Trying Out This Poblano Chili Chowder Recipe
It’s snowing outside and has been all day. I trudged 1 mile uphill to work and a mile downhill back home 8 hours later. It was still snowing and I was cold, wet, tired and hungry. I needed some sustenance and nothing but hot, tasty warming soup or chowder would suffice. I found the following recipe on the Internet a few days earlier and had bought the ingredients in so no better time than the present to make it.
I used chicken strips for my chowder and served it with freshly baked rolls… gorgeous. I love this recipe and am planning to try it with Yorkshire puddings.
A Hot Soup for a Cold Night Poblano Chili Chowder
by Dee Power
Baby, it’s cold outside. And you don’t have much time to put dinner on the table. Here a hot soup that will chase away the chills, takes less than 30 minutes to make and is oh so yummy for the tummy. Poblano chili corn chowder takes the heat of the poblano and tempers it with the sweetness of the corn and onions. A dash of cream – or milk – smoothes out the dish. Besides being a fast dinner idea it’s also inexpensive.
Poblano Chili Corn Chowder
Makes four servings or three if you’re really, really hungry.
4 poblano chilies
2 cups of corn, frozen is fine
1 tablespoon of butter
4 cups chicken stock
1 cup of heavy cream
Corn chips or if you want to get fancy make your own out of corn tortillas
Depending on your budget add 1 cup shredded cooked chicken or 1 cup frozen shrimp, crab or scallops. Lobster doesn’t work because the spiciness of the soup overwhelms the sweet lobster. Mussels don’t work for the opposite reason. Their flavor takes over. Personally I like it without any additions.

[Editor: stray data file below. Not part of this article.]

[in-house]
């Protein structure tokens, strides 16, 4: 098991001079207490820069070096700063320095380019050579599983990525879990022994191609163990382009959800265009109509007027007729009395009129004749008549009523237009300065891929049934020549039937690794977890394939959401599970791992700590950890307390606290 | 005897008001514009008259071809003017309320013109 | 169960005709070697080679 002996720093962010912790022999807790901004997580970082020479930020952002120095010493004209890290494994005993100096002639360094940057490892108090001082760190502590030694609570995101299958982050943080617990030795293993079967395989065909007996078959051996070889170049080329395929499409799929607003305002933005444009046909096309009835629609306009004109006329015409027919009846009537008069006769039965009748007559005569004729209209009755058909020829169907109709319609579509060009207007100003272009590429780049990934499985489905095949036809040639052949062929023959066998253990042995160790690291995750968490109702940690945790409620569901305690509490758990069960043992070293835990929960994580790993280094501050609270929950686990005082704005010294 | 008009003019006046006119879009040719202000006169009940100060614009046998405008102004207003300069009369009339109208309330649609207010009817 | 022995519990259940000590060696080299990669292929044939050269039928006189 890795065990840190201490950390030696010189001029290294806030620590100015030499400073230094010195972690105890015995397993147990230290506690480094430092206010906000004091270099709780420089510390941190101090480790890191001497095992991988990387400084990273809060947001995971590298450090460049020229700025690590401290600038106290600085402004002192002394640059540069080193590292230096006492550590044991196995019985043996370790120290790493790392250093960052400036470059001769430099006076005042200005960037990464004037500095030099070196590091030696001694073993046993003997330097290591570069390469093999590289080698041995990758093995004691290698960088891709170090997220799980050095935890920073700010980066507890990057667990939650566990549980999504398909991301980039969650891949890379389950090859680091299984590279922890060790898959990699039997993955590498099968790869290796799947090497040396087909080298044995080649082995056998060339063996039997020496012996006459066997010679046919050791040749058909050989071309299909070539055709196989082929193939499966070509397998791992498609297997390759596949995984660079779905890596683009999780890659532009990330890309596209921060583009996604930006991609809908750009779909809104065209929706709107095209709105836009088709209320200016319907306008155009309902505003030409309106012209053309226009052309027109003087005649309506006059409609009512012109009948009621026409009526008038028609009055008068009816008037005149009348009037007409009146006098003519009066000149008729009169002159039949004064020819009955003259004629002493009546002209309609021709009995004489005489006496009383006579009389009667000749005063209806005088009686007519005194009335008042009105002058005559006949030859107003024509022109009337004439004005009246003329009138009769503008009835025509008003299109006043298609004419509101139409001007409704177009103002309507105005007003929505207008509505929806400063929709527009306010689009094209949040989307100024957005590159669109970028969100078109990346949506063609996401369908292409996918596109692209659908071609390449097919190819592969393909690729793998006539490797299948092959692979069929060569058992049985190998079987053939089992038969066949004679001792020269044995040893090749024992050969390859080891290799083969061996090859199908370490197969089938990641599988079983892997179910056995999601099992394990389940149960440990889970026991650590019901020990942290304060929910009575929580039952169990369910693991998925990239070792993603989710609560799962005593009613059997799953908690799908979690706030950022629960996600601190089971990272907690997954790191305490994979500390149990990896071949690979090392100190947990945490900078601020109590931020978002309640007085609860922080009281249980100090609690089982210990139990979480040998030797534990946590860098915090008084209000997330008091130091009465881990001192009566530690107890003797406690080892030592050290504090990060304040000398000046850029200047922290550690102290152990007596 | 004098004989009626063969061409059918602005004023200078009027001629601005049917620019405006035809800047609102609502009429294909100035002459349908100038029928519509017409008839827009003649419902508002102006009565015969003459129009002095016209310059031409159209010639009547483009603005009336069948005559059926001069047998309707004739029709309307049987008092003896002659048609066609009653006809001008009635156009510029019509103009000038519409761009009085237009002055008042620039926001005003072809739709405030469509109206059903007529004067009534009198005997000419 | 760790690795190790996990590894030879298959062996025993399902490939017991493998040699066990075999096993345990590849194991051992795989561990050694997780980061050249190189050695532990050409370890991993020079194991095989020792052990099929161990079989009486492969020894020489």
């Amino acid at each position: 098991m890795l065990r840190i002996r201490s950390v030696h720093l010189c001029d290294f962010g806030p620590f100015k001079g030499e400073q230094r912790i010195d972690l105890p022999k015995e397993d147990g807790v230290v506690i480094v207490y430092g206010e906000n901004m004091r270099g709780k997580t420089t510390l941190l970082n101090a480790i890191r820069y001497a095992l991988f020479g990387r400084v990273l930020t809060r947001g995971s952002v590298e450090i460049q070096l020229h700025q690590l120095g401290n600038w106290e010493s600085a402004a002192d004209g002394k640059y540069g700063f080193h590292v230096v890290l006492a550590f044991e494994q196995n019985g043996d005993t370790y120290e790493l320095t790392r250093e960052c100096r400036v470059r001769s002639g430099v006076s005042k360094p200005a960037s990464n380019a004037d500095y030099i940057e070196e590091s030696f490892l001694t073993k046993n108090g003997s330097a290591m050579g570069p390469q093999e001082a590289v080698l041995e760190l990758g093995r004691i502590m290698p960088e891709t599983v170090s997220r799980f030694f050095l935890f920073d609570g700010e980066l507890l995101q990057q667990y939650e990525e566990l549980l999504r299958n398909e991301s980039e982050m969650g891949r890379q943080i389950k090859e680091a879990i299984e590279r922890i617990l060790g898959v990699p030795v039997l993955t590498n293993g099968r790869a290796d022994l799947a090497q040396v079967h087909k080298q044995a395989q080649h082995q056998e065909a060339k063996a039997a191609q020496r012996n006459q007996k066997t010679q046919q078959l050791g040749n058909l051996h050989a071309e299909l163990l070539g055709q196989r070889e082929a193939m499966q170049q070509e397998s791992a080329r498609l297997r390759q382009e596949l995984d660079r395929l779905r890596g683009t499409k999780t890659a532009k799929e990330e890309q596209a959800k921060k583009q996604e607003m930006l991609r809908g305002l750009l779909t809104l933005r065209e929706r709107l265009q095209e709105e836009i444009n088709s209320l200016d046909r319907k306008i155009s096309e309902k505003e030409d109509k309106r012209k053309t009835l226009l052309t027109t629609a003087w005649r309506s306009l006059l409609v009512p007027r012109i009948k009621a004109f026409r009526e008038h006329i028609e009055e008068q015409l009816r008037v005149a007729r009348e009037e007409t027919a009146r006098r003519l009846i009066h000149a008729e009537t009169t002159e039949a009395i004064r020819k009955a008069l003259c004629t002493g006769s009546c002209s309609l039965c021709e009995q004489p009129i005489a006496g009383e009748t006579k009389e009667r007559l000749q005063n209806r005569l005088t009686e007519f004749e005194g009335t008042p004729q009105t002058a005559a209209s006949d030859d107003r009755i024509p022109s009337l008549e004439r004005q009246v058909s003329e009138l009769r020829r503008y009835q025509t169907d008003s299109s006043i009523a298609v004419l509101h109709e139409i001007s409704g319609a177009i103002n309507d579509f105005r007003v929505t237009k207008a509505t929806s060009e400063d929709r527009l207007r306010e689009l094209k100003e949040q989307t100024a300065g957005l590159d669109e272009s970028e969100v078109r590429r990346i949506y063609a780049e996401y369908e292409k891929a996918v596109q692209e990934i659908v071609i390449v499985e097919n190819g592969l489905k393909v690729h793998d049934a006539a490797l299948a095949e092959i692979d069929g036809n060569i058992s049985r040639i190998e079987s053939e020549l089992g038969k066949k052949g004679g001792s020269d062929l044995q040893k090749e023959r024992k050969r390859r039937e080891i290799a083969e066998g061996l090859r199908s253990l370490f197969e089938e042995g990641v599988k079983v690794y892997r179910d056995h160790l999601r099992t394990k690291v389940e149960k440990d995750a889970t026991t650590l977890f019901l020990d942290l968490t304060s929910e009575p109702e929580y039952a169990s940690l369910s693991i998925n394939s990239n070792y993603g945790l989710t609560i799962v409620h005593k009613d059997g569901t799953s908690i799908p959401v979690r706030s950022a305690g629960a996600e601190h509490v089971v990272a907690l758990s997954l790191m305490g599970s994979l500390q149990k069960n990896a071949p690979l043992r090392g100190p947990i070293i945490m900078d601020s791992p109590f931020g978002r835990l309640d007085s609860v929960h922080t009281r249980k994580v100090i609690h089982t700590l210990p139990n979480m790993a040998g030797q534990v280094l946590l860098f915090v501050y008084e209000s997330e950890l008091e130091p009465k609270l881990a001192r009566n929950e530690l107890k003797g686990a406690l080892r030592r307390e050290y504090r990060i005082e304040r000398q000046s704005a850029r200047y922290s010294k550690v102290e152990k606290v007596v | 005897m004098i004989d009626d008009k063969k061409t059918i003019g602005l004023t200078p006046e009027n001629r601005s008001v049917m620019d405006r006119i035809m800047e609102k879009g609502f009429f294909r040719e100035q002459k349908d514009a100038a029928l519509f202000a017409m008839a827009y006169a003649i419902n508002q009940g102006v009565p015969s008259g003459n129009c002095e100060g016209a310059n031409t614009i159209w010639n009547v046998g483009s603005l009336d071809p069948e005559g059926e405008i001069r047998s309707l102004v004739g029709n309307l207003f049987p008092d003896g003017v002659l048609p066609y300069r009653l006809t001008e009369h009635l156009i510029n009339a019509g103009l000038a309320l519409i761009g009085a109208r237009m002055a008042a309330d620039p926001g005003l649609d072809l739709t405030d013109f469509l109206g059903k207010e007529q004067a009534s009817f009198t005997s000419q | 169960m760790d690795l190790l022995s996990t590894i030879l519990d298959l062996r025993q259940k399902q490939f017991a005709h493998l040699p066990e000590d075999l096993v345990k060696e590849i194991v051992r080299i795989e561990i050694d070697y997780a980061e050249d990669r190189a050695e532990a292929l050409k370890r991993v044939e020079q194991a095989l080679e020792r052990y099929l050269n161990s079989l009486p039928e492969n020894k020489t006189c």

Okay. You’re going to remove the skin of the poblano chilies by roasting them or charring them. Don’t freak. It’s easy to do. Put them on a cookie sheet and place under the broiler until one side is charred – the skin turns dark brown to black. Flip them over and char the other side. Remove and immediately put into a plastic zip lock bag. Set aside.
Chop the onion and put in a pot with the butter. Saute over low heat for five minutes.
Take the chilies out of the bag and scrap off the skin with a butter knife under running water. Martha Stewart, the diva of fussiness says not to put them under the water, but it takes awhile to get the skin off if you don’t. I’ve tried both methods and I couldn’t tell the difference in taste. But then I’m writing a little food blog and she’s running a mega-billion dollar empire.
Slice the chilies in half-inch pieces. Pour a cold glass of water with ice. Taste the chili. Poblano heat isn’t reliable. Sometimes the chilies are almost as mild as bell peppers and sometimes as hot as jalapenos. The only way to tell is to taste. If the chili is very spicy, drink the cold water to take away the sting.
Add as much of the chopped chilies to the onions as you can, without making it too spicy for you to eat. Poblano has a fruity taste underneath the heat. Since you charred them they also add a smokey richness.
Wash your hands and don’t touch your eyes or nose.
Add the chopped chilies to the onions and saute for another five minutes. Add the corn and the chicken broth. Bring to a boil and simmer for 10 minutes. Add the chicken or seafood during the last five minutes of cooking. Add the cream and just heat through. You don’t have to bring it to a boil. In fact you shouldn’t.
Serve with the corn chips.
Article Source: EzineArticles.com